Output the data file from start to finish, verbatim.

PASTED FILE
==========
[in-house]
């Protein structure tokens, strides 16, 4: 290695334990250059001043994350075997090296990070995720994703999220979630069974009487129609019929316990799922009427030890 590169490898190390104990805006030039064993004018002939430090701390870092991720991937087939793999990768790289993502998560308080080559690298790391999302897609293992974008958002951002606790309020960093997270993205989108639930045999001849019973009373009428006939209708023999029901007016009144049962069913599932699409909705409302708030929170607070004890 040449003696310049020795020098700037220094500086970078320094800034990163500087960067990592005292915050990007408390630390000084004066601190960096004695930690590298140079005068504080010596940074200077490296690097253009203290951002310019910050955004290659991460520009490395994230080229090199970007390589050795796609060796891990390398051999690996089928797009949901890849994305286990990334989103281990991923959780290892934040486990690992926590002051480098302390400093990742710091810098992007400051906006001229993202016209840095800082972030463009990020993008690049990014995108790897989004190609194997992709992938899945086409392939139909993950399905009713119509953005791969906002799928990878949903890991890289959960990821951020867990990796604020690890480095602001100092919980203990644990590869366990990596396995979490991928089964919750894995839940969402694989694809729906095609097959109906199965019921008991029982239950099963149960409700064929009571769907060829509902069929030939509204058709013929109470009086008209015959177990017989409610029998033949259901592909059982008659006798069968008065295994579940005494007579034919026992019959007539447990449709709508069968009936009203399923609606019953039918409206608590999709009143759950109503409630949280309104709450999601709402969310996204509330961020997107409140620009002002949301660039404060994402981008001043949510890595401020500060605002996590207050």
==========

[in-house]
């Protein structure tokens, strides 16, 4: 290695334990250059001043994350075997090296990070995720994703999220979630069974009487129609019929316990799922009427030890 590169490898190390104990805006030039064993004018002939430090701390870092991720991937087939793999990768790289993502998560308080080559690298790391999302897609293992974008958002951002606790309020960093997270993205989108639930045999001849019973009373009428006939209708023999029901007016009144049962069913599932699409909705409302708030929170607070004890 040449003696310049020795020098700037220094500086970078320094800034990163500087960067990592005292915050990007408390630390000084004066601190960096004695930690590298140079005068504080010596940074200077490296690097253009203290951002310019910050955004290659991460520009490395994230080229090199970007390589050795796609060796891990390398051999690996089928797009949901890849994305286990990334989103281990991923959780290892934040486990690992926590002051480098302390400093990742710091810098992007400051906006001229993202016209840095800082972030463009990020993008690049990014995108790897989004190609194997992709992938899945086409392939139909993950399905009713119509953005791969906002799928990878949903890991890289959960990821951020867990990796604020690890480095602001100092919980203990644990590869366990990596396995979490991928089964919750894995839940969402694989694809729906095609097959109906199965019921008991029982239950099963149960409700064929009571769907060829509902069929030939509204058709013929109470009086008209015959177990017989409610029998033949259901592909059982008659006798069968008065295994579940005494007579034919026992019959007539447990449709709508069968009936009203399923609606019953039918409206608590999709009143759950109503409630949280309104709450999601709402969310996204509330961020997107409140620009002002949301660039404060994402981008001043949510890595401020500060605002996590207050």